By Ivan Labayne
WHAT it reveals is not something pitiful, but something about plenitude: how so much pithiness can capture so much, say, words like, All that is solid melts into air, all that is sacred is profaned, all that is dictatorial melts into profanity.
Marx has more of this, a plenty: these kinds of plenitude in a pithy: the point however is to change it, capitalism digging its graves. Lesser known is “the silent compulsion of economic relations,” which can illuminate how many we often succumb to apathy, or turn to “apolitical” activities, or, in the case of trolls, to rabid and thoughtless political posturing.
It’s not easy to change the system, even if people like Shungodzo or The Jerks sometimes sing that there are good days “to fight the system,” or that we should “go not gently, and rage with me.” Not easy, changing the system, because mouths have to be fed, salaries have to be earned, salary deductions and getting caught in traffic have to be avoided, clothes and air fryers have to be bought.
There is one weekend when we perched on a work by Raoul Peck: the four-part documentary Exterminate All the Brutes, not The Young Karl Marx. Here and there, while watching Peck, I recall another master of pithiness, Walter Benjamin, a silent figure easily lost among towering marxisms, maoisms, kollontaisms. In “Theses on the Philosophy of History” – where he also shared his more famous reading of Paul Klee’s “Angelus Novus” and the storm that we call “progress” – Benjamin wrote, “There is no document of civilization which is not at the same time a document of barbarism.” I recall these seventeen words, or some bungled version of this, in my head as I listen to Peck narrate about the displacement and extermination of the Native Americans, the people of the Seminole Nation, the people of Congo, the Haitians, all the other indigenous peoples of the world – all in the name of “civilization.”
Before Kurzt uttered “Exterminate all the brutes” in Conrad’s Heart of Darkness, he was described as “radiat[ing] exotic immensity ruled by an august benevolence,” and before that, the novel spoke of what “All Europe contributed to the making of Kurtz… the International Society for the Suppression of Savage Customs [which] had intrusted him with the making of a report, for its future guidance.”
know this already, have heard this before. For instance, America’s benevolent annihilation, or Colonel Jacob Smith’s “kill everyone over the age of ten,” wanting to see the island of Samar as a “howling wilderness.” The “civilized” colonizers were either killing the natives, or gathering information on, and writing about them, all in the service of further subjugating them, in less bloody, in more “benevolent” ways. I recall Walter Benjamin saying something about documents of barbarism and documents of civilization intertwined.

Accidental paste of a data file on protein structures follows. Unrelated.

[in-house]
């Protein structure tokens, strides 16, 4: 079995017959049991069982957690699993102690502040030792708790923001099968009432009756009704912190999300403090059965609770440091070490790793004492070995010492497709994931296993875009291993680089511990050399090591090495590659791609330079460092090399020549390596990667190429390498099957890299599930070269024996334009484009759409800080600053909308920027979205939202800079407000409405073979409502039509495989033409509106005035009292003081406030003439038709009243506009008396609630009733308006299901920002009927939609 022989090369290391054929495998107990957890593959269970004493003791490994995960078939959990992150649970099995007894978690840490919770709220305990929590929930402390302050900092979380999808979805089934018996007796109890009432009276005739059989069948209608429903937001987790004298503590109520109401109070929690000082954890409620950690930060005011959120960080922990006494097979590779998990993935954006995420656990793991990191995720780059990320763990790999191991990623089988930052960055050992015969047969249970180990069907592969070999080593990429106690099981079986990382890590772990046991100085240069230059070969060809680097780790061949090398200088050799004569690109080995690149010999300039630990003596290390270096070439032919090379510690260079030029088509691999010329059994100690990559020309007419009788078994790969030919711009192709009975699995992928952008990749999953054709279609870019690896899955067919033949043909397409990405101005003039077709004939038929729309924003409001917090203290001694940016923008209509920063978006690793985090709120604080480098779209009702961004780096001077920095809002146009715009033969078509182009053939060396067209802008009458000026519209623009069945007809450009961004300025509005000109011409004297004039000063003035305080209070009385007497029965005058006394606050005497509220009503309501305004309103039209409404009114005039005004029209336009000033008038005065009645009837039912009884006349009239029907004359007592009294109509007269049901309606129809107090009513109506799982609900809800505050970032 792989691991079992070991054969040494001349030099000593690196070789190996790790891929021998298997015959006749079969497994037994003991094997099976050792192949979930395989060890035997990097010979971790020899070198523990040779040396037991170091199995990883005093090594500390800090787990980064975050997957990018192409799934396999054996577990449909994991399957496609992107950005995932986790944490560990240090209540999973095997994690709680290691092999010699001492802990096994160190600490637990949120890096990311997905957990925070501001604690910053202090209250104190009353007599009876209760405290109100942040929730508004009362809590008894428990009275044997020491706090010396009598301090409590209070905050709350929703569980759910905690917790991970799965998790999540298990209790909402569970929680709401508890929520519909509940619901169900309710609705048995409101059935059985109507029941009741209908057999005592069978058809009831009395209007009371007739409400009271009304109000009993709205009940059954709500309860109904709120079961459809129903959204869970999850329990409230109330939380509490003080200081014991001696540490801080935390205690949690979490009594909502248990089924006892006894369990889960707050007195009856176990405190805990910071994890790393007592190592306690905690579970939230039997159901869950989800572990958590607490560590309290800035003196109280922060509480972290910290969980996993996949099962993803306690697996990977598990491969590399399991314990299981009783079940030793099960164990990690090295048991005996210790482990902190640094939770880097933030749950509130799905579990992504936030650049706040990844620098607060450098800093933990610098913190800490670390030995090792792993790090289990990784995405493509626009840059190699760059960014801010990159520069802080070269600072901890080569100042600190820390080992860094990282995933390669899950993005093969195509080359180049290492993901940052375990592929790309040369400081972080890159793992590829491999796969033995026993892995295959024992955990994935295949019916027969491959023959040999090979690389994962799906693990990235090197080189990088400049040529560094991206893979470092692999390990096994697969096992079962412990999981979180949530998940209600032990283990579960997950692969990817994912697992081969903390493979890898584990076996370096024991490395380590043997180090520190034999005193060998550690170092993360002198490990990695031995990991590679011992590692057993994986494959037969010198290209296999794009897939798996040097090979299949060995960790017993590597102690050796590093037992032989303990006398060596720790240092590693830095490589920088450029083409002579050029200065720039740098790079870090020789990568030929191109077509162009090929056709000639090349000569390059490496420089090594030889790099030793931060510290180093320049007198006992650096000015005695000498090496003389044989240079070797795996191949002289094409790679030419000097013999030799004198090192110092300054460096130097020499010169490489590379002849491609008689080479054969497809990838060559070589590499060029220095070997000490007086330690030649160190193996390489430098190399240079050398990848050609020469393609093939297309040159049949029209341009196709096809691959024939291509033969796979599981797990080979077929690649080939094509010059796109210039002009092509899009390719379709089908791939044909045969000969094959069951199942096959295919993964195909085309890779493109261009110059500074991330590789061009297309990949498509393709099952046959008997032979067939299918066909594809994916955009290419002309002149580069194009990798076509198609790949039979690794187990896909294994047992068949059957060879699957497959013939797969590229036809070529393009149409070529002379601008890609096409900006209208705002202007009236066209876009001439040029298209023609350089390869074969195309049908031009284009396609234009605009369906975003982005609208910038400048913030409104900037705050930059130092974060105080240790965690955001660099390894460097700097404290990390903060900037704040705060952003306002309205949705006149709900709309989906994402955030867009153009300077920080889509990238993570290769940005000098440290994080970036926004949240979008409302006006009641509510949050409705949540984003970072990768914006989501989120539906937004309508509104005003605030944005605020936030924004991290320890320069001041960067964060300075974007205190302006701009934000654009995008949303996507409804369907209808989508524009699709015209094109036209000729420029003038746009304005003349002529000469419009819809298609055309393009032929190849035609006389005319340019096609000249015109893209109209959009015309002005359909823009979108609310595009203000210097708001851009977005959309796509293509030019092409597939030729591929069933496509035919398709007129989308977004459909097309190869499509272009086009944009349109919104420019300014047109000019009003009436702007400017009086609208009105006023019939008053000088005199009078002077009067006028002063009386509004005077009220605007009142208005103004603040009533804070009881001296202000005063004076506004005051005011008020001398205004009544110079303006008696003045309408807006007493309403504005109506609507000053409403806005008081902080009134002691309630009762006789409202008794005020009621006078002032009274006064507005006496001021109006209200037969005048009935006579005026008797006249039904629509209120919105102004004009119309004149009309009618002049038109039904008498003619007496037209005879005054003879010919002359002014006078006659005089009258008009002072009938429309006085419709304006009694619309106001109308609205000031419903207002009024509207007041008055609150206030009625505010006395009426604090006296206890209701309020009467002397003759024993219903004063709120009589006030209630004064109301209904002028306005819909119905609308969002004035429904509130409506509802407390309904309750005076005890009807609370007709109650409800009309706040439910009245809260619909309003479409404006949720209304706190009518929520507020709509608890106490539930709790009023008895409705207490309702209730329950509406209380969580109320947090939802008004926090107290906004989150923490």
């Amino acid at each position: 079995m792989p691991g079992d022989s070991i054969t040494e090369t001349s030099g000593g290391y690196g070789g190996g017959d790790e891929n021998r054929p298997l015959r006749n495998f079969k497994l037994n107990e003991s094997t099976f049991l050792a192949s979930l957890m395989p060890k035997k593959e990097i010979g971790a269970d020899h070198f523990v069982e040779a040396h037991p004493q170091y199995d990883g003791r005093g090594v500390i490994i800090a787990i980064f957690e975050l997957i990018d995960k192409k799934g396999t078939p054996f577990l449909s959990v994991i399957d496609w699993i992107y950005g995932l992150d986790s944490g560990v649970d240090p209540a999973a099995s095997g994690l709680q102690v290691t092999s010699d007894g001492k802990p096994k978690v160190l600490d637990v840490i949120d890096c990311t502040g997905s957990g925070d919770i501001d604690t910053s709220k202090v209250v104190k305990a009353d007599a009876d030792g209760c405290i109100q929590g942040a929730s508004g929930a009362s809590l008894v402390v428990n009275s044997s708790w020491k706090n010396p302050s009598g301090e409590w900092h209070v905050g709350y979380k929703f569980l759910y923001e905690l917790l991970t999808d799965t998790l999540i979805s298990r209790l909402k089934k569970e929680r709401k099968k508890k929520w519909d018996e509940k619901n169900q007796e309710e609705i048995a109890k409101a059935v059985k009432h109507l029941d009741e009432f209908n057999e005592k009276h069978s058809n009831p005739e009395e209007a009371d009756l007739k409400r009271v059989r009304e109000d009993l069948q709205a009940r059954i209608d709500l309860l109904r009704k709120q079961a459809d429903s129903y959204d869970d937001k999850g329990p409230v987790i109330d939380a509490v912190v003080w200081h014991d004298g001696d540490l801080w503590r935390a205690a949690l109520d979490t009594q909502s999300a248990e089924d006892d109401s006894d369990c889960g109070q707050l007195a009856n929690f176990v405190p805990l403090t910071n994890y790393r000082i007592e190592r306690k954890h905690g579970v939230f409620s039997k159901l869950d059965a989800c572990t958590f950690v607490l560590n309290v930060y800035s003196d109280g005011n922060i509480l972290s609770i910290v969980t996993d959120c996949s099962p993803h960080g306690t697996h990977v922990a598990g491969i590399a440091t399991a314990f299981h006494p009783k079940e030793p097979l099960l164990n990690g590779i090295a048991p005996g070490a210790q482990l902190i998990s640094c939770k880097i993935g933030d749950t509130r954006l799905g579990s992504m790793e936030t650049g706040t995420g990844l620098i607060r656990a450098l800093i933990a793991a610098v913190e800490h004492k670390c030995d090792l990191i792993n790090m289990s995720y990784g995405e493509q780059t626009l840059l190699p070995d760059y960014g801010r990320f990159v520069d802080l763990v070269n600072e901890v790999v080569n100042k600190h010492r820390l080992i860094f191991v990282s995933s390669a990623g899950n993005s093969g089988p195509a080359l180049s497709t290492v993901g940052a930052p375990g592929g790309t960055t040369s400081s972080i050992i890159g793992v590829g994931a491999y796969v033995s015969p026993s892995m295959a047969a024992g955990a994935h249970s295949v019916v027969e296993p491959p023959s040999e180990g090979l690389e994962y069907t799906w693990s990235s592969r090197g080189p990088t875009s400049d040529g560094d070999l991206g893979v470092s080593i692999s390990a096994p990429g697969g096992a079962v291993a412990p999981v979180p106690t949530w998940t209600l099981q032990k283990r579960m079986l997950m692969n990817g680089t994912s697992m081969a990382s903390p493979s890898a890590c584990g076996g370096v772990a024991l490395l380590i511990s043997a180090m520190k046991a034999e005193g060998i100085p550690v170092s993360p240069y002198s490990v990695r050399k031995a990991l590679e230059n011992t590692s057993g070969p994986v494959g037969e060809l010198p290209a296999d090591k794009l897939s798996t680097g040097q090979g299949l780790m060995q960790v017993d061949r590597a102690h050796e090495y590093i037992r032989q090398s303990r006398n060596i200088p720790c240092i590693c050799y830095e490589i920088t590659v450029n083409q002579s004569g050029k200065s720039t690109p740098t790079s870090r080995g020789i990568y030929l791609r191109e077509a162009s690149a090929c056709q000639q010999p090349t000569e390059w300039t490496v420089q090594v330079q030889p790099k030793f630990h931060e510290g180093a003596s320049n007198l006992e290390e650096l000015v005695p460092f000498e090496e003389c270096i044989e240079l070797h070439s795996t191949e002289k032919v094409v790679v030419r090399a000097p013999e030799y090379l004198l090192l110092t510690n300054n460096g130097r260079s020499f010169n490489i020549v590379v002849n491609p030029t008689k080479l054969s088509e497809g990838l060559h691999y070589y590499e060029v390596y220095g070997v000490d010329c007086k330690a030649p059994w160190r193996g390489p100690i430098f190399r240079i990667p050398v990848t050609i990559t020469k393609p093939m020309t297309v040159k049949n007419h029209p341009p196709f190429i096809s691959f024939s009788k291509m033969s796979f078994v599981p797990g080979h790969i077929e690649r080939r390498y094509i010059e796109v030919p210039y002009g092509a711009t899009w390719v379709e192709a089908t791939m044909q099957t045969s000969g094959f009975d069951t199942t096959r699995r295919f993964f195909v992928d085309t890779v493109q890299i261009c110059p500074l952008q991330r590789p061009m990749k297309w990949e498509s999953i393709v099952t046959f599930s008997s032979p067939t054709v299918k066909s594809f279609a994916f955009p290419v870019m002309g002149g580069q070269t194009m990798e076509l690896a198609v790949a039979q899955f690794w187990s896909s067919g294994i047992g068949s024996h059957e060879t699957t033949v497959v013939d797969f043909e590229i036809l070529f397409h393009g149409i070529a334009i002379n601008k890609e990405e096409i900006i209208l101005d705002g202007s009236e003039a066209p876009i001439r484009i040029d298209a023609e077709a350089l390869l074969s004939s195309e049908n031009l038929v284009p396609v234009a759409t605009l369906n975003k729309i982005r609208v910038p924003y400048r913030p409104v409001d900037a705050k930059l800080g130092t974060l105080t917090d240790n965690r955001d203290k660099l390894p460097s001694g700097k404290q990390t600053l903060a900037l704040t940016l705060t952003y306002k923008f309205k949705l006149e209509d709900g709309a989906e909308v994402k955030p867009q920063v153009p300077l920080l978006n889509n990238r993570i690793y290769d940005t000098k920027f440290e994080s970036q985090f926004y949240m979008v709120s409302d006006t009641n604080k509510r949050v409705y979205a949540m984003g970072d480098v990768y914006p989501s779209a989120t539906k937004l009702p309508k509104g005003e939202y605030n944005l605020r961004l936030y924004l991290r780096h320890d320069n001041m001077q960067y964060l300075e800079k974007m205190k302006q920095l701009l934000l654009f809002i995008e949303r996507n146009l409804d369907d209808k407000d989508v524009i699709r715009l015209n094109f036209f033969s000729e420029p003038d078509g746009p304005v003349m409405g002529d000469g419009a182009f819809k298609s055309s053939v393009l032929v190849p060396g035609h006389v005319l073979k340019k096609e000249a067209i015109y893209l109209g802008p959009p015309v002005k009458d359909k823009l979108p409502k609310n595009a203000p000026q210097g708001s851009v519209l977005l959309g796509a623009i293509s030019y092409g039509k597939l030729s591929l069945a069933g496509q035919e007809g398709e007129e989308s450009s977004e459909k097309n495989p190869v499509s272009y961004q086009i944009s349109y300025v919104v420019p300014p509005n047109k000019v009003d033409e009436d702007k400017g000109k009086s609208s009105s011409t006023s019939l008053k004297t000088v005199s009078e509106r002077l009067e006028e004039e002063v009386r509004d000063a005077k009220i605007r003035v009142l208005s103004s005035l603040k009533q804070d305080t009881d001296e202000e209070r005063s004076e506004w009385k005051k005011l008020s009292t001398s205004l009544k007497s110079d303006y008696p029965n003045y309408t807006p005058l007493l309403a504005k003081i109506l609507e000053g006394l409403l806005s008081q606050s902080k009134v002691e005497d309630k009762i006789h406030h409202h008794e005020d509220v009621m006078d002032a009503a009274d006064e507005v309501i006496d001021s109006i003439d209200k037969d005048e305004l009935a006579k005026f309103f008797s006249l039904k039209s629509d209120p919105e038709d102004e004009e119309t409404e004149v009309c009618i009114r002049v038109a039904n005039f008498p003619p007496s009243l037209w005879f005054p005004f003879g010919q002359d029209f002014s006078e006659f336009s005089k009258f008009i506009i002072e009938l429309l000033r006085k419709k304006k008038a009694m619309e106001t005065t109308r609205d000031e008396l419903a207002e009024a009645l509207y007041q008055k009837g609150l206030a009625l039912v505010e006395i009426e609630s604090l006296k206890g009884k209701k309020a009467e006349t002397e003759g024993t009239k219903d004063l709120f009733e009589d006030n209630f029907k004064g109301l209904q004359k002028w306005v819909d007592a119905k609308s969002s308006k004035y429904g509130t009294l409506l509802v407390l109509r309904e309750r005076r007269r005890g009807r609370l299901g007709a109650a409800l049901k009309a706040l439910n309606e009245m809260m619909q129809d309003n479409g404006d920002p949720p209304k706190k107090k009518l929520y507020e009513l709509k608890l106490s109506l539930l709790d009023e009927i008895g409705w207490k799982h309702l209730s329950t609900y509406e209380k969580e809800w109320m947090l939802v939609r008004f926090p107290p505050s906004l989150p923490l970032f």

Around the 51-minute mark of the first part of Exterminate, Peck narrates: “Conrad and Wells knew about each other when the latter wrote The Time Machine in 1895. Hatred and fear seize the time traveler. He longs to kill Morlocks. He wants to go straight into the darkness to kill the brutes. The time traveler falls asleep as he sits there in the darkness and when he wakes the Morlocks are onto him, soft and repugnant. He shakes ‘the human rats’ off him and starts striking out. He enjoys the feeling of a swishing iron pipe smashing into juicy flesh and crushing bones.” The civilized colonizers yearned to kill the brutes, longed to strike them out, erase them from the face of the earth, yearned to smash into juicy bones and crushing flesh.
Where Benjamin wrote about civilizations being barbaric, Doris Lessing wrote about a certain kind of barbarism, resembling “an earlier life of mankind” that is “disciplined, but democratic – when these people were at their best even a child’s voice was listened to with respect; all property worries gone; all sexual taboos gone… all problems shared and carried in common. Free. Free, at least form what was left of ‘civilization’ and its burdens” (in page 147, The Memoirs of a Survivor). Where H. G. Wells saw “this great towering city” as “a measure of the obstacle, of how much must be moved if there was to be any change,” Raymond Williams (in The Country and the City) saw “what men have built, so often magnificently, and is not everything then possible?” Perhaps Raymond’s being doe-eyed, writing in 1973, still enamored by the built structures of the city, built by the brutes, the bruskong workers, if not the slave-workers of 18th and 19th centuries, then the underpaid ones of the 20th and 21st.
Wells saw obstacles, Williams saw “progress.” Ahh, “development,” like what private entities profess to do to the Baguio public market – but as civil society and militant groups and Pasged’s first video qualifies, and prompts: development for whom, development in what form? Everything is pregnant with its opposite, said Marx, another plenitude in a pithy phrasing. There is suffering and poverties of minds and pockets and souls, perhaps these will occasion fighting the system, raging against the dying of the light.